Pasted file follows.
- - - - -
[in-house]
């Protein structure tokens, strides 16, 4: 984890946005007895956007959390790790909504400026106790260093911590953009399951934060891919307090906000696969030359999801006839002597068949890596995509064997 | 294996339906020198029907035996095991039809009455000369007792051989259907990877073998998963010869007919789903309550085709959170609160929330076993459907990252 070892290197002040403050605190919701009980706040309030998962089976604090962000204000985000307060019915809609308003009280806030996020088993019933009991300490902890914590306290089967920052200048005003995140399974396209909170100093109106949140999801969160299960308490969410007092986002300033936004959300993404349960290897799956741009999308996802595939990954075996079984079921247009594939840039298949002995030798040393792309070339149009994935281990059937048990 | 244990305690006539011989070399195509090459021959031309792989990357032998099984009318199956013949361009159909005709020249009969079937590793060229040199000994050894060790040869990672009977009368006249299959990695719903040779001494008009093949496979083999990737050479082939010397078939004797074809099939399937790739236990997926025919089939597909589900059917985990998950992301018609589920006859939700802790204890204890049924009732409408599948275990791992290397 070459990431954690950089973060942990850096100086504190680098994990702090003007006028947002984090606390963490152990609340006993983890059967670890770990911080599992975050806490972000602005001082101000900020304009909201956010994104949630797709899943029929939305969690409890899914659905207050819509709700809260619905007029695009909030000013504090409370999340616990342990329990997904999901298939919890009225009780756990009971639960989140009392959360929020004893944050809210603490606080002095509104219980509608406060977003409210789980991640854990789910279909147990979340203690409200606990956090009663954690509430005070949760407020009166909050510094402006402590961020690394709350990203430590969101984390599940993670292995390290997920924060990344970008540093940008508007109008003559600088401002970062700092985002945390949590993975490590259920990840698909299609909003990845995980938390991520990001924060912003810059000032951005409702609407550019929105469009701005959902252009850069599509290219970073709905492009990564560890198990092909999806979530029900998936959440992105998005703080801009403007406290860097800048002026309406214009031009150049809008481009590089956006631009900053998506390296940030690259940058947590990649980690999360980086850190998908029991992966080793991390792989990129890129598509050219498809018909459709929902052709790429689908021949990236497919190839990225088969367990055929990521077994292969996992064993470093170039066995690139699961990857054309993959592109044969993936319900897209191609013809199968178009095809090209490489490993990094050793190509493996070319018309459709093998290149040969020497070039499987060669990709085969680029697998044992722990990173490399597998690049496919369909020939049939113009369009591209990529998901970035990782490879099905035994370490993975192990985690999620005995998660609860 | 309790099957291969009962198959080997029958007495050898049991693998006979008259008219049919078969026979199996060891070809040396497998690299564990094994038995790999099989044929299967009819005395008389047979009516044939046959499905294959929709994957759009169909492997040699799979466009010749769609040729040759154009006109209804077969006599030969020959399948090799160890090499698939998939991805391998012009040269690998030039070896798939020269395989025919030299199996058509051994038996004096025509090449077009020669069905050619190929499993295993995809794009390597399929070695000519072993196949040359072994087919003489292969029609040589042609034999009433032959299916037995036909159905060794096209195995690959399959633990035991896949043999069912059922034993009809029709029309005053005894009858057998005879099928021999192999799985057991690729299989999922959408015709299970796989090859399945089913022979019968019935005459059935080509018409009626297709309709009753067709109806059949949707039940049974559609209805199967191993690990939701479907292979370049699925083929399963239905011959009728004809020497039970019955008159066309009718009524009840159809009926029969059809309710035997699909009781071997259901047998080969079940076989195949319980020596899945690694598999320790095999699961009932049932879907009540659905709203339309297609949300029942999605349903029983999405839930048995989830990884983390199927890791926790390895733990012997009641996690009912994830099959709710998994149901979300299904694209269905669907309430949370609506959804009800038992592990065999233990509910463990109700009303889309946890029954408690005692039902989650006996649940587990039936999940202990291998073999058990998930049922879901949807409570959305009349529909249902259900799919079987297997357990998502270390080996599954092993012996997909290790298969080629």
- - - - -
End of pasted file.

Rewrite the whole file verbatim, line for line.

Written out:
[in-house]
């Protein structure tokens, strides 16, 4: 984890946005007895956007959390790790909504400026106790260093911590953009399951934060891919307090906000696969030359999801006839002597068949890596995509064997 | 294996339906020198029907035996095991039809009455000369007792051989259907990877073998998963010869007919789903309550085709959170609160929330076993459907990252 070892290197002040403050605190919701009980706040309030998962089976604090962000204000985000307060019915809609308003009280806030996020088993019933009991300490902890914590306290089967920052200048005003995140399974396209909170100093109106949140999801969160299960308490969410007092986002300033936004959300993404349960290897799956741009999308996802595939990954075996079984079921247009594939840039298949002995030798040393792309070339149009994935281990059937048990 | 244990305690006539011989070399195509090459021959031309792989990357032998099984009318199956013949361009159909005709020249009969079937590793060229040199000994050894060790040869990672009977009368006249299959990695719903040779001494008009093949496979083999990737050479082939010397078939004797074809099939399937790739236990997926025919089939597909589900059917985990998950992301018609589920006859939700802790204890204890049924009732409408599948275990791992290397 070459990431954690950089973060942990850096100086504190680098994990702090003007006028947002984090606390963490152990609340006993983890059967670890770990911080599992975050806490972000602005001082101000900020304009909201956010994104949630797709899943029929939305969690409890899914659905207050819509709700809260619905007029695009909030000013504090409370999340616990342990329990997904999901298939919890009225009780756990009971639960989140009392959360929020004893944050809210603490606080002095509104219980509608406060977003409210789980991640854990789910279909147990979340203690409200606990956090009663954690509430005070949760407020009166909050510094402006402590961020690394709350990203430590969101984390599940993670292995390290997920924060990344970008540093940008508007109008003559600088401002970062700092985002945390949590993975490590259920990840698909299609909003990845995980938390991520990001924060912003810059000032951005409702609407550019929105469009701005959902252009850069599509290219970073709905492009990564560890198990092909999806979530029900998936959440992105998005703080801009403007406290860097800048002026309406214009031009150049809008481009590089956006631009900053998506390296940030690259940058947590990649980690999360980086850190998908029991992966080793991390792989990129890129598509050219498809018909459709929902052709790429689908021949990236497919190839990225088969367990055929990521077994292969996992064993470093170039066995690139699961990857054309993959592109044969993936319900897209191609013809199968178009095809090209490489490993990094050793190509493996070319018309459709093998290149040969020497070039499987060669990709085969680029697998044992722990990173490399597998690049496919369909020939049939113009369009591209990529998901970035990782490879099905035994370490993975192990985690999620005995998660609860 | 309790099957291969009962198959080997029958007495050898049991693998006979008259008219049919078969026979199996060891070809040396497998690299564990094994038995790999099989044929299967009819005395008389047979009516044939046959499905294959929709994957759009169909492997040699799979466009010749769609040729040759154009006109209804077969006599030969020959399948090799160890090499698939998939991805391998012009040269690998030039070896798939020269395989025919030299199996058509051994038996004096025509090449077009020669069905050619190929499993295993995809794009390597399929070695000519072993196949040359072994087919003489292969029609040589042609034999009433032959299916037995036909159905060794096209195995690959399959633990035991896949043999069912059922034993009809029709029309005053005894009858057998005879099928021999192999799985057991690729299989999922959408015709299970796989090859399945089913022979019968019935005459059935080509018409009626297709309709009753067709109806059949949707039940049974559609209805199967191993690990939701479907292979370049699925083929399963239905011959009728004809020497039970019955008159066309009718009524009840159809009926029969059809309710035997699909009781071997259901047998080969079940076989195949319980020596899945690694598999320790095999699961009932049932879907009540659905709203339309297609949300029942999605349903029983999405839930048995989830990884983390199927890791926790390895733990012997009641996690009912994830099959709710998994149901979300299904694209269905669907309430949370609506959804009800038992592990065999233990509910463990109700009303889309946890029954408690005692039902989650006996649940587990039936999940202990291998073999058990998930049922879901949807409570959305009349529909249902259900799919079987297997357990998502270390080996599954092993012996997909290790298969080629």